Antonie van Leeuwenhoek

, Volume 53, Issue 6, pp 389–394

Intercontinental spread of Neisseria meningitidis clones of the ET-5 complex


  • D. A. Caugant
    • Dept. of BiologyUniversity of Rochester
  • L. O. Frøholm
    • National Institute of Public Health
  • K. Bøvre
    • Kaptein W. Wilhelmsen og Frues Bakteriologiske InstituttUniversity of Oslo, Rikhospitalet
  • E. Holten
    • Dept. of MicrobiologyAkershus Central Hospital
  • C. E. Frasch
    • Office of Biologics, Food and Drug Administration
  • L. F. Mocca
    • Office of Biologics, Food and Drug Administration
  • W. D. Zollinger
    • Walter Reed Army Institute of Research
  • R. K. Selander
    • Dept. of BiologyUniversity of Rochester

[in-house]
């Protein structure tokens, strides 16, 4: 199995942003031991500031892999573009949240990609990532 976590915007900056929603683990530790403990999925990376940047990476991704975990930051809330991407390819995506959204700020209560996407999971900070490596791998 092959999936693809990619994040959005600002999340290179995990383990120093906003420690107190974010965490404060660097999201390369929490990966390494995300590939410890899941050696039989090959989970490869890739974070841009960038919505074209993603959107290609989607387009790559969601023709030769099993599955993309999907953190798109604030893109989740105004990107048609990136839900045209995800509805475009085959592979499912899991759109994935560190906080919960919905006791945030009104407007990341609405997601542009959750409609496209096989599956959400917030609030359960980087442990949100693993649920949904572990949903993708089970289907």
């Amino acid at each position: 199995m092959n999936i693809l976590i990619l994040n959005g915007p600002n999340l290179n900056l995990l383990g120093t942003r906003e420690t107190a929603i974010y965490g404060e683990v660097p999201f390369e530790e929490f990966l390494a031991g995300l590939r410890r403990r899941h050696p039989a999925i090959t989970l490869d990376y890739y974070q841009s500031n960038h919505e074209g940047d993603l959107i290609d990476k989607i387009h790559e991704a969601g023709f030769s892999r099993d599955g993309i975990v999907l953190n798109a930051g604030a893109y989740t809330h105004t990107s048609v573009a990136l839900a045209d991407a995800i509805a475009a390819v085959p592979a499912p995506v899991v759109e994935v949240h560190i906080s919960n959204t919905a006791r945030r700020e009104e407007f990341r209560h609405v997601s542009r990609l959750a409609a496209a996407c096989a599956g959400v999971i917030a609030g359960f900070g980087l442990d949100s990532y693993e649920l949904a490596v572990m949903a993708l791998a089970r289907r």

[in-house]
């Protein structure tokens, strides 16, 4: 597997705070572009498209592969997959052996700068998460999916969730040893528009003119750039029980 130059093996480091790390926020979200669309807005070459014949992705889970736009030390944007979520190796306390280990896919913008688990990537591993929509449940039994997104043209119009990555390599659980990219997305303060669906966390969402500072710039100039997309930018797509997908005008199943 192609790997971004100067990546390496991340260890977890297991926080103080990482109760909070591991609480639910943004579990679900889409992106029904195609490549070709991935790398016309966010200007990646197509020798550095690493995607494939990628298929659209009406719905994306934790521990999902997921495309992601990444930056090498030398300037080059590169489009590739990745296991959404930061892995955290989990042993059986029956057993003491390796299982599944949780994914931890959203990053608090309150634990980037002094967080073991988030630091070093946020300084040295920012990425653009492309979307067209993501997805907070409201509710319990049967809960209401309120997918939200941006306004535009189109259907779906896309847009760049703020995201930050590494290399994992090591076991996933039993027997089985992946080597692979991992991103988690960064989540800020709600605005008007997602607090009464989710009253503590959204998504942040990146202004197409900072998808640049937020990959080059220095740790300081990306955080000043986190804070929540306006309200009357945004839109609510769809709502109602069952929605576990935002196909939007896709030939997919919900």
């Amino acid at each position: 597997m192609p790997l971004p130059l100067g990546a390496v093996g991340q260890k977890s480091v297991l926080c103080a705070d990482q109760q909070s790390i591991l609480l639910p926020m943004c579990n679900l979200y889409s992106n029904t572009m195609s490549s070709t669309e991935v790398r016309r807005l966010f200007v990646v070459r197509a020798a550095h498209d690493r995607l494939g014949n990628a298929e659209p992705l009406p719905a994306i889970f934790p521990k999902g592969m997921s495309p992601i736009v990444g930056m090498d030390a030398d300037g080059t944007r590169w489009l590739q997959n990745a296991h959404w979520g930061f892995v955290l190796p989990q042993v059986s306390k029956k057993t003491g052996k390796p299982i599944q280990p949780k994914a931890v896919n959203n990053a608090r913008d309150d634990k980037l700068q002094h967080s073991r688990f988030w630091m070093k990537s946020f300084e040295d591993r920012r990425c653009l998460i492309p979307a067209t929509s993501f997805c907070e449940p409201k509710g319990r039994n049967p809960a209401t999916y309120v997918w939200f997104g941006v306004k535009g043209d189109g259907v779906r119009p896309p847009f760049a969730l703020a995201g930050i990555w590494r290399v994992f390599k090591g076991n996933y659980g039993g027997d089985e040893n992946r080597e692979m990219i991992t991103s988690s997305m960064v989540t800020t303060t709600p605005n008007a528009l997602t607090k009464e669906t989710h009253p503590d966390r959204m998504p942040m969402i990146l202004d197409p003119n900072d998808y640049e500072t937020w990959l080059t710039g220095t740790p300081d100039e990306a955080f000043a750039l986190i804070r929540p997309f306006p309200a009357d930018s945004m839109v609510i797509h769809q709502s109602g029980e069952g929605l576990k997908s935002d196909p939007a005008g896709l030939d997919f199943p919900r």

Section 1: Epidemiology and Vaccination

DOI: 10.1007/BF00415492

Cite this article as:
Caugant, D.A., Frøholm, L.O., Bøvre, K. et al. Antonie van Leeuwenhoek (1987) 53: 389. doi:10.1007/BF00415492


The genetic structure of populations of Neisseria meningitidis was examined by an analysis of electrophoretically demonstrable allelic variation at 15 structural genes encoding enzymes in 688 isolates. Variation among strains in serogroup and serotype has little relationship to the complex structure of populations revealed by enzyme electrophoresis, which involves 14 major lineages of clones diverging from one another at more than half their genetic loci. Clones of one of these lineages, the ET-5 complex, have been identified as the causative agent of recent outbreaks and epidemics of meningococcal disease in Europe, South Africa, Latin America, and the United States. There is evidence that organisms of the ET-5 complex reached Florida via human immigrants from Cuba.

Copyright information

© Martinus Nijhoff Publishers 1987